Worlds Apart: The Families Separated by the Global Pandemic

Updated: Oct 18, 2021


The Shock of Redundancy


“We were at the Space Museum when we got the news,” says Jane, six-year Hong Kong resident and mother-of-two. “It was terrible. My husband was walking round trying his best to entertain the kids and be all enthusiastic about planets, and I was just crying. I couldn’t do anything else.” Jane’s husband, Ben, an airline pilot, had lost his job.


While not a total surprise – it had been eight months since Ben had last landed a plane at Hong Kong International Airport – it was, nevertheless, a massive blow. After six years in the SAR, the family was settled and had no desire to go back home to Australia. Ava, their daughter, had just started at a new secondary school and the family had forked out a hefty debenture to secure her place.

Fortunately, Ben had foreseen possible layoffs and had been keeping an eye out for other opportunities. Within a couple of hours, he had a new job lined up. The downside: it was in Singapore and the salary wasn’t enough to support the whole family moving there.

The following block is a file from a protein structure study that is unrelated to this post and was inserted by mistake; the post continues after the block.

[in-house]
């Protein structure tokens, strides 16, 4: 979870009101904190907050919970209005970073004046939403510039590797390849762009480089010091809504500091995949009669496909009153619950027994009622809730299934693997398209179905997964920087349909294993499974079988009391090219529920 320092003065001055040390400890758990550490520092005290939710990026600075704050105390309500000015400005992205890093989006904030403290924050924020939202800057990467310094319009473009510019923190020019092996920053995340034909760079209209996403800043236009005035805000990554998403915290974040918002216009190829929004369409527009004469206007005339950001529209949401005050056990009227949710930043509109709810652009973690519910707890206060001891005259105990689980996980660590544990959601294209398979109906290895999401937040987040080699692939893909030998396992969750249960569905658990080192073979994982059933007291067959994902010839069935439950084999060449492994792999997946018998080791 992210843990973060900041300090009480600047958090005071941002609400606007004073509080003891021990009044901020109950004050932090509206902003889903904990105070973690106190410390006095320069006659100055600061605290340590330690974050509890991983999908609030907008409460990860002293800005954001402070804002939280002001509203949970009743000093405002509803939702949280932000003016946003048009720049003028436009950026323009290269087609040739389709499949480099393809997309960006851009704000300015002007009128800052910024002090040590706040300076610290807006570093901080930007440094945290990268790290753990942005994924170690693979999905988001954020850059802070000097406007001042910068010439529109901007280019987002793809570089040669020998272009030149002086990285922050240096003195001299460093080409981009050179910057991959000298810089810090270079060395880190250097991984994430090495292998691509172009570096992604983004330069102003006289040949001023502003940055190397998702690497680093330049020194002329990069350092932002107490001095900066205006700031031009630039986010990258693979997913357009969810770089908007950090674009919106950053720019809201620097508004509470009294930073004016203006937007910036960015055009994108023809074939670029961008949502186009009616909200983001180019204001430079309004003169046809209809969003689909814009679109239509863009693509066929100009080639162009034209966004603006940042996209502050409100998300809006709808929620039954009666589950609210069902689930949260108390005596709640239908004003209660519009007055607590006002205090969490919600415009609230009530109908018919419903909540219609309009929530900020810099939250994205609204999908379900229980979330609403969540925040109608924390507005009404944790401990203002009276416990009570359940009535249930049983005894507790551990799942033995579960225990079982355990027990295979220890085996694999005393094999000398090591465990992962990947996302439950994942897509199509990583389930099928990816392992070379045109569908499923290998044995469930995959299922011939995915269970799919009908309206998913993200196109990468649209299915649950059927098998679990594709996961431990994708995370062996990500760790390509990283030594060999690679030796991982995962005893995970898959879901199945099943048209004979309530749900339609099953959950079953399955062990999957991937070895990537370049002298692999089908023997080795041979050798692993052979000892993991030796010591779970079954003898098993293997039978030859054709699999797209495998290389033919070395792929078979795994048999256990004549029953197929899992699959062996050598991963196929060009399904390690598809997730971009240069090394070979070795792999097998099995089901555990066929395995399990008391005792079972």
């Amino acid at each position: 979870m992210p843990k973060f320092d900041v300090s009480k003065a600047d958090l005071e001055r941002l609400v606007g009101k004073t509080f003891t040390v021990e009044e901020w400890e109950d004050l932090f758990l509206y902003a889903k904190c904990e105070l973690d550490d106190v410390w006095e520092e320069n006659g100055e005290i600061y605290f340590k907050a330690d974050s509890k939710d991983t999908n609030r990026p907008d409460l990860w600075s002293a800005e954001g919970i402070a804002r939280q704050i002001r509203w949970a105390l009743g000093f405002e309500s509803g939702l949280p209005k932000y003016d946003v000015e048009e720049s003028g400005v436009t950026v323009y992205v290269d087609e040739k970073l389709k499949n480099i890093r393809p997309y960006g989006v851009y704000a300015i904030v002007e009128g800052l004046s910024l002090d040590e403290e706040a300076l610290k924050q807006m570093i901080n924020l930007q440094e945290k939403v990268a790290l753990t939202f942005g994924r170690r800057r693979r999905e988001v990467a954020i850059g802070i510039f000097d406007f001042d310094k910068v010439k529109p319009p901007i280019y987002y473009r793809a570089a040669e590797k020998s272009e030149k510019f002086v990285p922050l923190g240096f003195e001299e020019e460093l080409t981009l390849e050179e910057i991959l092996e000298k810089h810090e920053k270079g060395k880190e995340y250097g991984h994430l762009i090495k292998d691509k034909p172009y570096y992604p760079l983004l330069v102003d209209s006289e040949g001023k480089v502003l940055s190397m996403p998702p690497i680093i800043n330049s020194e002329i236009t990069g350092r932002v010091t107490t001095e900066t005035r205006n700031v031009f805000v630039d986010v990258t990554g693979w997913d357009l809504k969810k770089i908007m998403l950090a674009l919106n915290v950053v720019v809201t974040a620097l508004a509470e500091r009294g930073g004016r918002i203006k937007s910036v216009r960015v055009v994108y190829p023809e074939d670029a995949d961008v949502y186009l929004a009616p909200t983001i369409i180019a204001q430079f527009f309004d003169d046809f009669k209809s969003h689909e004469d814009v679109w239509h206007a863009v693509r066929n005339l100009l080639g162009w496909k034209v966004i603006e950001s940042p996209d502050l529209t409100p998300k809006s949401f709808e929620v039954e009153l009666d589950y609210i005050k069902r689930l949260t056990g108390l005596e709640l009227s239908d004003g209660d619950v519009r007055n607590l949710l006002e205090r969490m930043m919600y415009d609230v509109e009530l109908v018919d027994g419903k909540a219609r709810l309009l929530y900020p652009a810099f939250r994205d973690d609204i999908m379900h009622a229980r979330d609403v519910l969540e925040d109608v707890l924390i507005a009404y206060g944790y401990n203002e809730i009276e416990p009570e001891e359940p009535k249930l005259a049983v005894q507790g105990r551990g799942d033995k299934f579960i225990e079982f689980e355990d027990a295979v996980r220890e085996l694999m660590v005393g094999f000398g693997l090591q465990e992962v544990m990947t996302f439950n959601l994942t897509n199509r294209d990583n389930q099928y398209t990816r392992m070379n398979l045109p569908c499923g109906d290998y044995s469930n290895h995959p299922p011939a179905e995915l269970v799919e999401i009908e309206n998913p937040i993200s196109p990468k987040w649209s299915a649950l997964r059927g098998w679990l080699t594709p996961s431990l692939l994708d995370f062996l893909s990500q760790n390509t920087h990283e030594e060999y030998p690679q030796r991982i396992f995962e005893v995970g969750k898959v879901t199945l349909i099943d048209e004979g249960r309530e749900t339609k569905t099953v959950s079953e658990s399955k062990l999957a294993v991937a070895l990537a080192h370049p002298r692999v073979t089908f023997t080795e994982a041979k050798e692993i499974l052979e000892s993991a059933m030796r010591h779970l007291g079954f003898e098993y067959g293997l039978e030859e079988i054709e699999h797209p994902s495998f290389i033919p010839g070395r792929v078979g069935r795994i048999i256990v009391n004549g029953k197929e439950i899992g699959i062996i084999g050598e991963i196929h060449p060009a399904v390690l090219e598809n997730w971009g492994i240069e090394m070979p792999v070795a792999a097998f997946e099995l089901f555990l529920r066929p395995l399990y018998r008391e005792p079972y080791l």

“My instant reaction was ‘you’ve got to go’” says Jane. “He’s a pilot, and he loves to fly. The offer meant he could carry on doing what he loved. We decided that I would stay here with the kids and try to get a job. I’m a teacher, and I’ve been doing supply work since we arrived. Now it’s on me to find something permanent because if I don’t, we have to go home.”


The first thing Jane had to do was find a smaller apartment. “I absolutely adored our flat, but we had to downsize,” she says. “I found that hard, but we didn’t have a choice. We found a place in the same area, so that’s been good. The children can still see their friends – Daddy might not be here right now, but at least they have some sort of familiarity, some consistency.”